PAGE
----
JANICE NIMURA, Author, The Doctors Blackwell: I started (Q4) keeping a journal in 11th grade. It was an assignment for English class. But once I got going, I discovered what all writers know: Most of the time, you write not to (Q5) set down what you think, but to figure out what you have to say. What you have written becomes part of your personal history. I can go back to that green notebook and remember what it felt like to be 16. I have been keeping a journal ever since. You see, the rhetoric of powerful people can persist for millennia, but that kind of writing is a (Q6) polished mask for an audience.

 

Journals, on the other hand, are scribbled in private, and full of naked feelings. They preserve the voices we don't usually hear, the very young, the elderly, the powerless. For (Q7) biographers like me who seek treasure in archives, those are the most precious finds. And this is a critical moment to keep one. 2020 is a year none of us will forget, filled with grief, rage, anxiety, and confusion, and also determination, (Q8) generosity, and hope. We have a lot to process, and what we write in this moment will capture it. We may not ever forget 2020, but our written voices will tell our great-grandchildren the story of right now and possibly help them face the crises of the future.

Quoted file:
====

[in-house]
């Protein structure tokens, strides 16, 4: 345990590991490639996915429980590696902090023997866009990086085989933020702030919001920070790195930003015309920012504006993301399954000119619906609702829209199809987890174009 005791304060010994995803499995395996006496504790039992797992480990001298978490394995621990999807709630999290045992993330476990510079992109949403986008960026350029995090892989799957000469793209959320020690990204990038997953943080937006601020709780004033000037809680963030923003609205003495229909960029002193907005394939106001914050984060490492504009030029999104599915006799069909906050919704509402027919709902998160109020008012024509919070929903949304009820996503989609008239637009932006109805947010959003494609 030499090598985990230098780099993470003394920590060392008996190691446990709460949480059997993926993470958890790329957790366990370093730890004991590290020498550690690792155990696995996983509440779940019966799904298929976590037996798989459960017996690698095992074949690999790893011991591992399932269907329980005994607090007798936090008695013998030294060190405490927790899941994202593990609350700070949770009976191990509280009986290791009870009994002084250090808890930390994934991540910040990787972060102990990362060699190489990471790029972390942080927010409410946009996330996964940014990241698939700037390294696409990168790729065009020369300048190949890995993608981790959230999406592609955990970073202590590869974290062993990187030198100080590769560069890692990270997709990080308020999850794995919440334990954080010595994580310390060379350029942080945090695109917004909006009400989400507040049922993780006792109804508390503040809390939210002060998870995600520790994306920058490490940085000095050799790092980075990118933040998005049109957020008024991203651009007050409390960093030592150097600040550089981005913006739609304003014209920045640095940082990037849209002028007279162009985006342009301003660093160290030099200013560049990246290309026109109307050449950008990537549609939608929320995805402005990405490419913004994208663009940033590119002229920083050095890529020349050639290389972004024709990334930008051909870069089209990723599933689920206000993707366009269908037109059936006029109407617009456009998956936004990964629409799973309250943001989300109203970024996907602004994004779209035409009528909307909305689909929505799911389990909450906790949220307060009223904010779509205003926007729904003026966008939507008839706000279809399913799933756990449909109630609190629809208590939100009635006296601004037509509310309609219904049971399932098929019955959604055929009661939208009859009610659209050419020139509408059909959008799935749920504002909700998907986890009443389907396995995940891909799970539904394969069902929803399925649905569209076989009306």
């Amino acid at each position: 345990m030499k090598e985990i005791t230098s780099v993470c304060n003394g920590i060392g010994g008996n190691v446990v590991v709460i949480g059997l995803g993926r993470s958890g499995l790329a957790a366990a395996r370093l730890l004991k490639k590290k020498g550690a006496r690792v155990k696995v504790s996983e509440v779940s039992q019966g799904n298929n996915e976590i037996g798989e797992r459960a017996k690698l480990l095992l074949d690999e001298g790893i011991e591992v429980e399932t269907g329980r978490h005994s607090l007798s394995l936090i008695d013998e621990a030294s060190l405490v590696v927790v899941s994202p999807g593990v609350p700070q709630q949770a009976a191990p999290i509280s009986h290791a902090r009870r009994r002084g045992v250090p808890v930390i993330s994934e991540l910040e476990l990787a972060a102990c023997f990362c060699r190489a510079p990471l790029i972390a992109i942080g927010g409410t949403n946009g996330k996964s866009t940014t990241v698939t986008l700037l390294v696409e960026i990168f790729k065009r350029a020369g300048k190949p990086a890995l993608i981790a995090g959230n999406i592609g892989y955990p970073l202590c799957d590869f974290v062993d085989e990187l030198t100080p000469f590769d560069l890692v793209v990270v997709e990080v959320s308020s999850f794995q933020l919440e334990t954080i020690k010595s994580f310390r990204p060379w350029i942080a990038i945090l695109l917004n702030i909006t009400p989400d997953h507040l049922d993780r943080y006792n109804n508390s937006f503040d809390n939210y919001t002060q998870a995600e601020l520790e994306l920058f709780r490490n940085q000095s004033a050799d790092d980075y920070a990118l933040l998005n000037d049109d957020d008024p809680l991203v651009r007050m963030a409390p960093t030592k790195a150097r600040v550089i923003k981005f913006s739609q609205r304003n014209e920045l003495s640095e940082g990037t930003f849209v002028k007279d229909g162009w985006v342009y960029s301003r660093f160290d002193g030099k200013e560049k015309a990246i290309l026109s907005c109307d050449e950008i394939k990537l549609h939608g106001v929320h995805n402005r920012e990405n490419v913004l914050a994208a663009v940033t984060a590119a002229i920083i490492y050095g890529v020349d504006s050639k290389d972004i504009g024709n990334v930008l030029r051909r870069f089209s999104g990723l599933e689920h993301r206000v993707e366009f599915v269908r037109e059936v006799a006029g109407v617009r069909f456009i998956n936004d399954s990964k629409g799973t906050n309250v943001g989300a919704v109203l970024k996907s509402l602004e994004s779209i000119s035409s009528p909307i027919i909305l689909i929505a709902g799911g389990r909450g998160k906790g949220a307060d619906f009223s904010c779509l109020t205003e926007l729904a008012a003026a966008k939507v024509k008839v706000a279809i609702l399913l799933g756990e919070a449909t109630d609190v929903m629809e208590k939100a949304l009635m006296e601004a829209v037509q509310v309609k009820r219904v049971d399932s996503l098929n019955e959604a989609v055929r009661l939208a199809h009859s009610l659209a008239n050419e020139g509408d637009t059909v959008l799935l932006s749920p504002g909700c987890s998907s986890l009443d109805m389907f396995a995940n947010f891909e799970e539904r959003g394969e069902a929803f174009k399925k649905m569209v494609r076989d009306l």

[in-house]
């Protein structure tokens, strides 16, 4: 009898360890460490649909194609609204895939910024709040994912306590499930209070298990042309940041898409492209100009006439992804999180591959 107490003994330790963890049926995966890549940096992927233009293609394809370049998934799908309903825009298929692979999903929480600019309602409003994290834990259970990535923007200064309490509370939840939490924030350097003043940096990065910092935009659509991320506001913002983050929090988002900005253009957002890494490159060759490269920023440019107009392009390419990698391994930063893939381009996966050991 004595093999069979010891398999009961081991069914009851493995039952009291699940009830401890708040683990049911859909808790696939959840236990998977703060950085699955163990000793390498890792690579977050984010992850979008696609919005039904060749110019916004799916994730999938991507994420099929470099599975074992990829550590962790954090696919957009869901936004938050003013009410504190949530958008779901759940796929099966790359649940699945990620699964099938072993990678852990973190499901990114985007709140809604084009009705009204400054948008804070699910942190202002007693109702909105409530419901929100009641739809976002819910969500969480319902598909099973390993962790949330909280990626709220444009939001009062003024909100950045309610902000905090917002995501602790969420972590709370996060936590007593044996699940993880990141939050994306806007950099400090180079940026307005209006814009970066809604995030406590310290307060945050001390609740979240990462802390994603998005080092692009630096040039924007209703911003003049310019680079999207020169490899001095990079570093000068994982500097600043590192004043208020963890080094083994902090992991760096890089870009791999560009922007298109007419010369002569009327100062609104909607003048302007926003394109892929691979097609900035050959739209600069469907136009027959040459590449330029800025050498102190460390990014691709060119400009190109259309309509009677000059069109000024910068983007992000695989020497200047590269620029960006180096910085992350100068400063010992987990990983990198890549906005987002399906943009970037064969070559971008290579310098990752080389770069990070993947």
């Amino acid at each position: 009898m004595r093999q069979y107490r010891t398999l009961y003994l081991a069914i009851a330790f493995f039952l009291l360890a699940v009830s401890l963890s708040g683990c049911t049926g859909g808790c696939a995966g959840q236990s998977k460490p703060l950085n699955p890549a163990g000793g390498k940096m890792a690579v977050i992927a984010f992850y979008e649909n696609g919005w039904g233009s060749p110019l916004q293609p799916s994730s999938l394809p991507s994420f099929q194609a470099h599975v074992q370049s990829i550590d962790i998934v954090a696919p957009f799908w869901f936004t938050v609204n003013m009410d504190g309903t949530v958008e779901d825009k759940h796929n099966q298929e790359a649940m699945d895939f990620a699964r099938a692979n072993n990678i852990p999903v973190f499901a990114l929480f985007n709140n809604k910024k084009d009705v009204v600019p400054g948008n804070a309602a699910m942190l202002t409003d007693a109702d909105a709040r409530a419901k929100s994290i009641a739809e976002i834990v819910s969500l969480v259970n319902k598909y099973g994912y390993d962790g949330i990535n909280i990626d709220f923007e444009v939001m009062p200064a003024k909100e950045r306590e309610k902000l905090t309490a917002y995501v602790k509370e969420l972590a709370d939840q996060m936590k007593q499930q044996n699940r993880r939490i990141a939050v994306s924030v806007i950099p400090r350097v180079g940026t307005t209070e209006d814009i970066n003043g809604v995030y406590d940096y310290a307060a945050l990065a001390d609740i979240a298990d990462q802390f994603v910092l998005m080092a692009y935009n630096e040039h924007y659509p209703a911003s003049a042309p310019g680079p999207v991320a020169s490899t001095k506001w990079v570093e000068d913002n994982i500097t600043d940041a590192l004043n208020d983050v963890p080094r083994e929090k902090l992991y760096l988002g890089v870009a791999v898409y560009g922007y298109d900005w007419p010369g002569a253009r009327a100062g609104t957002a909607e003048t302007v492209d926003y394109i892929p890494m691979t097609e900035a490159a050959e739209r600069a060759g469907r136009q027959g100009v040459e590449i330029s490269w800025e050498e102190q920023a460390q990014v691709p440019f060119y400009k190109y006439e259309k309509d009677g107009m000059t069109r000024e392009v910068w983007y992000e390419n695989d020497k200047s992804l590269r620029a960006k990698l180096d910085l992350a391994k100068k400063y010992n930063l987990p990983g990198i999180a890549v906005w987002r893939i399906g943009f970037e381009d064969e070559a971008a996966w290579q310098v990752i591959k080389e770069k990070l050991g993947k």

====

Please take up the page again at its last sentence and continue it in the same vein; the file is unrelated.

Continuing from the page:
So, keep a journal, find a notebook or (Q9) jot notes on your phone. Write about what you had for dinner. Write about what makes you angry. Write about what you want. Or, if you don't feel like writing, draw. Paste in a photo of your cousins on Zoom or of a protest or your best friend wearing a mask. On the first page of my 11th-grade journal, I wrote: This is just for me. Write like no one is watching. That is, write like no one is watching right now. Someday, a historian or your own great-grandchild may lift your notebook from a dusty shelf or open a file on a forgotten hard drive and read your words with (Q10) growing excitement. They will hear your voice reacting to the turmoil of 2020, figuring out what to feel. And they will learn something from it, just as you learned something about yourself when you wrote it.

 

JUDY WOODRUFF: Such good advice from Janice Nimura. We thank you.


(封面图片来源于摄图网,版权归摄图网所有)



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  • 时长:2.8分钟
  • 语速:173wpm
  • 来源:刘立军 2021-03-24